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On home / personal computers (such as before 1984), a machine might be described as having 24k RAM, but only 18k of that available to BASIC. If the machine had BASIC and the OS (or BIOS) stored in ROM, what would have been in this 6k of RAM that wasn't available to BASIC?

I assume this space would have been used to store variables or strings (or assembly-code which could use all of the memory), so I'm looking to see if anything else was stored there.

Would this computer need to load the entire OS/BIOS into RAM, or only some variable components .

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    You can probably learn a lot by reading about the memory layout for machines such as the Apple 2: apple2history.org/history/ah03 – Greg Hewgill Nov 21 '19 at 1:16
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    Your phrase "If a machine had 24k RAM, and only 18k of that available to BASIC" refers to the fact that was only 18k of memory available for the code of a program written in BASIC. The remaining 6k would be used for other purposes, such as storing the contents of the screen (display memory), and for the operating system itself. A BASIC program would have access to all this memory: but changing its contents would affect the image on screen or the operation of the operating system. This could be a good or a bad thing, depending on what the code does. – Kaz Nov 21 '19 at 9:44
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    @Raffzahn Maybe I'm having a very altruistic morning. :) Either way, if you don't feel the edited question is good enough to reopen, so be it. – Kaz Nov 21 '19 at 10:07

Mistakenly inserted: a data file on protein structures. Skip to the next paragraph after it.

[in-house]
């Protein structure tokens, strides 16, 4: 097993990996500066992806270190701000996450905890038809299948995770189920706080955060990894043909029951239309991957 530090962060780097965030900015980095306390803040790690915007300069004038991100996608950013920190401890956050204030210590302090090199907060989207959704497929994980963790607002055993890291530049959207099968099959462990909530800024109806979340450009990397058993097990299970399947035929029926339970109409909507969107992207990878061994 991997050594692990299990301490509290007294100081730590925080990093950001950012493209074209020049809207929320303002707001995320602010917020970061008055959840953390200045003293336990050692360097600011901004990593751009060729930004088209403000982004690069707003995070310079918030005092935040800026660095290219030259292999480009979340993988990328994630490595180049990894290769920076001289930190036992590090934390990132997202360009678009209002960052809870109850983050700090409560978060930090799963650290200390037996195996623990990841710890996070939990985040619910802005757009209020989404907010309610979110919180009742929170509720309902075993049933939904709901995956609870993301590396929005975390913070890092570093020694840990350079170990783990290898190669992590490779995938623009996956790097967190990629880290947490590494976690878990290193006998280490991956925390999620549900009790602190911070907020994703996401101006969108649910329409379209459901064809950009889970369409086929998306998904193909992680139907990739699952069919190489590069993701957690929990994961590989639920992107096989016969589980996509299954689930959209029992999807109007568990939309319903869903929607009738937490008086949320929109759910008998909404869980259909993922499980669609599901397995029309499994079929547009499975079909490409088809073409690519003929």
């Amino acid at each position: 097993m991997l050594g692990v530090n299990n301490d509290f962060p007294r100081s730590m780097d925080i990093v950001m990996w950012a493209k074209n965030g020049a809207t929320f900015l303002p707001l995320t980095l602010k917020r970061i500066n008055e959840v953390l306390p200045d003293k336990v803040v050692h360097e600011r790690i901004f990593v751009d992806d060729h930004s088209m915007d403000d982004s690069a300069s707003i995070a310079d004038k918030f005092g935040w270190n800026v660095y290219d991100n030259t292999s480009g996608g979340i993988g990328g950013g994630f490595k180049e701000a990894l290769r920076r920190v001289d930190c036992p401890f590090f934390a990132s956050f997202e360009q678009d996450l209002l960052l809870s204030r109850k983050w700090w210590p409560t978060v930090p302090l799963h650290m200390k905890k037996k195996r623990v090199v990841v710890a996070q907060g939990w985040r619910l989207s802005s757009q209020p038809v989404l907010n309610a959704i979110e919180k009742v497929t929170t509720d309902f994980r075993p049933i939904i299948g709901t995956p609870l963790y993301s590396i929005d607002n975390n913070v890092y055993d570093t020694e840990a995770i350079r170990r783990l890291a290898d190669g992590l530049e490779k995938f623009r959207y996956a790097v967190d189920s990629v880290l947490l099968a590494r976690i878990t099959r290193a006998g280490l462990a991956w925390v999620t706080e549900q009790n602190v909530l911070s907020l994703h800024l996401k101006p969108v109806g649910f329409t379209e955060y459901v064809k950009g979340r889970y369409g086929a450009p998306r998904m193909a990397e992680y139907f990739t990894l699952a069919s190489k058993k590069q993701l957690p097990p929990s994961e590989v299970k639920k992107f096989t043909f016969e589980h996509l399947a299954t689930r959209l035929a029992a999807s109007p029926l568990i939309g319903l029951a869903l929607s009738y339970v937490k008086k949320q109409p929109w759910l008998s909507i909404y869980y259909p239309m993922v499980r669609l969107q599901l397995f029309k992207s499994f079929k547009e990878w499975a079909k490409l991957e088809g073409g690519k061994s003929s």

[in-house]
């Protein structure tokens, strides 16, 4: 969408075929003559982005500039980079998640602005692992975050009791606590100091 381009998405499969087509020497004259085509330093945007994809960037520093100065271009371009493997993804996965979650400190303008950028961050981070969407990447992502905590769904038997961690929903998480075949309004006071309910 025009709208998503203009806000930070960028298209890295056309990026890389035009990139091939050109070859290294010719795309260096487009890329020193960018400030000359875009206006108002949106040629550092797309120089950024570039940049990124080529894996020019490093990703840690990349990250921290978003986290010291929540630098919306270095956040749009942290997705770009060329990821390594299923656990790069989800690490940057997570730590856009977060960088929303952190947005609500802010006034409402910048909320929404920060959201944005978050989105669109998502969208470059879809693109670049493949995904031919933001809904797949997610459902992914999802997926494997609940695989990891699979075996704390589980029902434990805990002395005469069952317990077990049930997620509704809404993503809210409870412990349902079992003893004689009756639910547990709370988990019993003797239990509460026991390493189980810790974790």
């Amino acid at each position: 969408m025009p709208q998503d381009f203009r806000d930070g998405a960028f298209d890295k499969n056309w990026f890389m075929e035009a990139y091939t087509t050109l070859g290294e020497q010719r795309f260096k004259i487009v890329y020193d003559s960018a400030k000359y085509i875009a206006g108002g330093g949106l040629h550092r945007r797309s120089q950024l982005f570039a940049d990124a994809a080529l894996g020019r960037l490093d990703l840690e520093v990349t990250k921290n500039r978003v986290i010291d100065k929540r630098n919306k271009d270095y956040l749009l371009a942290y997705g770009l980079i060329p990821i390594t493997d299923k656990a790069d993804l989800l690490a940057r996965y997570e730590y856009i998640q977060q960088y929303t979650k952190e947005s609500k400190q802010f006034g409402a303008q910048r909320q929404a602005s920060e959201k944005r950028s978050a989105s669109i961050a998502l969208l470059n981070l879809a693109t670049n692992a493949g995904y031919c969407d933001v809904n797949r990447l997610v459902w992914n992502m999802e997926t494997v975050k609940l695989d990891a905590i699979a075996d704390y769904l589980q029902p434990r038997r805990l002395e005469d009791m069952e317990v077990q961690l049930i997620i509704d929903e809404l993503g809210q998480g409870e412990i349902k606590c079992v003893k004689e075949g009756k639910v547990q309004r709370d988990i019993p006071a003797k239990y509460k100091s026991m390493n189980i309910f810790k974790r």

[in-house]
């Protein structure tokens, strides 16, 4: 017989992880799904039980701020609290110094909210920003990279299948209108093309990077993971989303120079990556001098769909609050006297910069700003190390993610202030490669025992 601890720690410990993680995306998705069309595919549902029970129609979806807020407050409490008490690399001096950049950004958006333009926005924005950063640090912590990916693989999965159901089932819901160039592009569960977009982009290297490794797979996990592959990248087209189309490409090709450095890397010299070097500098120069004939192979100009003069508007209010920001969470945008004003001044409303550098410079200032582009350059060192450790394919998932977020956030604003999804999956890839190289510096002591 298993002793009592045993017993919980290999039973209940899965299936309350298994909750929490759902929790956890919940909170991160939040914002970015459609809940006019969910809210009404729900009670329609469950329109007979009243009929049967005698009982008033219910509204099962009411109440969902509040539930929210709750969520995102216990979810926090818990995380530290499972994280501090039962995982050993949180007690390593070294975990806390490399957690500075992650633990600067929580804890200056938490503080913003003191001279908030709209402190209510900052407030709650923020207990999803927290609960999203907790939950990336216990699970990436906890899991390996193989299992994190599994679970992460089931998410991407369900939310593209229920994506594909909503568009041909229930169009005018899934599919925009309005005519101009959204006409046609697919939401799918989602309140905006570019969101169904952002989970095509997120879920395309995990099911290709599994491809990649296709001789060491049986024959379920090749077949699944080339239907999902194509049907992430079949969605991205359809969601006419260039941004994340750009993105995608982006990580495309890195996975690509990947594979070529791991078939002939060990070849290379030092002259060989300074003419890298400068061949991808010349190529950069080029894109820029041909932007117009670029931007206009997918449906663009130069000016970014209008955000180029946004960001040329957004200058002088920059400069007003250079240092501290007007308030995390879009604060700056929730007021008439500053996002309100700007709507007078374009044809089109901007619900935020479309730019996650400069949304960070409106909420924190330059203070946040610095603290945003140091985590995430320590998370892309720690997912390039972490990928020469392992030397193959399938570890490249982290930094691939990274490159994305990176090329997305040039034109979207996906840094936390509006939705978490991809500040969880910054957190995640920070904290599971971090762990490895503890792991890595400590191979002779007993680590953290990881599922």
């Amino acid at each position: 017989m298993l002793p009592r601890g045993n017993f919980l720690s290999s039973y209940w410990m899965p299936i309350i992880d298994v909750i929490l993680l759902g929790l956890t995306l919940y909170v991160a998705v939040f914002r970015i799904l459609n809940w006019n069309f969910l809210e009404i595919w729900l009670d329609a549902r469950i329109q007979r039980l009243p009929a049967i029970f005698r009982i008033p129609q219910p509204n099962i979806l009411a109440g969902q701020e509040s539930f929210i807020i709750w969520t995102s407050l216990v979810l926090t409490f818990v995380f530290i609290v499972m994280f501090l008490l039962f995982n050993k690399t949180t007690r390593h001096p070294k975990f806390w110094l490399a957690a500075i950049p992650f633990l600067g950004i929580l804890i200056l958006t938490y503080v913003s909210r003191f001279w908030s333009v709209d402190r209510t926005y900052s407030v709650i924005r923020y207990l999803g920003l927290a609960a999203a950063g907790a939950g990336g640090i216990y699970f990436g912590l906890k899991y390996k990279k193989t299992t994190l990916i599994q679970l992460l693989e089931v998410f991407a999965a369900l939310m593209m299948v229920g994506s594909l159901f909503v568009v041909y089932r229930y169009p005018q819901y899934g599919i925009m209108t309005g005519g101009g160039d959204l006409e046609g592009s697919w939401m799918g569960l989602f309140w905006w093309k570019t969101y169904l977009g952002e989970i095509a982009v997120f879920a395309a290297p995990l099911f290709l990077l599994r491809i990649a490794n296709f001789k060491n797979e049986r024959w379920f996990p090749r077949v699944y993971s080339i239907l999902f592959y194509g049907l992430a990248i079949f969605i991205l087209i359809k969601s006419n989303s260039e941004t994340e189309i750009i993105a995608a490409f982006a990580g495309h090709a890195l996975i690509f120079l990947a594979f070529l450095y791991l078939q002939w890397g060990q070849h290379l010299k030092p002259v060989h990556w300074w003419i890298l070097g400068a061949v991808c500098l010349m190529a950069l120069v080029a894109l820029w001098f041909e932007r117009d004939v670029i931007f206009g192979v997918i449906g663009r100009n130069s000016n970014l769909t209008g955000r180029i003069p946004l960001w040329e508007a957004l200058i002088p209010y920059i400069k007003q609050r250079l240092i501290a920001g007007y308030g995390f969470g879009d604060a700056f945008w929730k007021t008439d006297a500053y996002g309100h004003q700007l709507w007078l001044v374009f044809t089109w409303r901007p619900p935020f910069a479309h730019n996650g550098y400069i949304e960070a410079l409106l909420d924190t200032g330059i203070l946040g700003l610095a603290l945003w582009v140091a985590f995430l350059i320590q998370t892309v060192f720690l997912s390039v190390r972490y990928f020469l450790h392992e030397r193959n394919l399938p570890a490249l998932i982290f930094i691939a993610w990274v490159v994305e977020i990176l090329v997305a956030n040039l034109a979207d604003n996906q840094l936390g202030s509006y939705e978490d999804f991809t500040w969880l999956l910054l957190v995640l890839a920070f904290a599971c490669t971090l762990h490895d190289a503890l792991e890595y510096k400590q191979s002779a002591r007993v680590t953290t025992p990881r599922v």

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    @Kaz +5 for having an 'altruistic morning' :) May your day be as promising. – Raffzahn Nov 21 '19 at 10:09
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    Why is this such a bad question? – dashnick Nov 21 '19 at 14:01
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Let's take for example an MSX computer with 64K RAM. That's what you get on boot:

enter image description here

Where does this 28815 come from?

To start with, a MSX is a Z80 based machine. The Z80 has an addressing space of 64K. The MSX standard divides these 64K in four 16K pages that can be independently switched to any internal or external memory slot.

When booting in BASIC mode (the default unless there's a disk system present or a game cartridge inserted) the first page is switched to the BIOS ROM and the second page is switched to the BASIC interpreter ROM. This leaves two more pages that are switched to RAM, so 32K RAM are available.

Now, the MSX system reserves some RAM for BIOS work area. This area starts at F380h, so this turns those 32K into 29568 bytes. Add (or better, substract) one extra K or so for BASIC-specific work area and the stack itself, and that's it, 28K free.

(Side note: when a disk system is present additional work area is required for MSX-DOS, so the free space in BASIC turns into 23K)

And what happens with those "invisible" 32K RAM in the lower two pages?

Nothing. That is, BASIC does nothing with them. The MSX2 standard introduced a limited RAM disk mechanism that made use of that memory area, but other than that, that RAM was "wasted" as far as MSX-BASIC was concerned.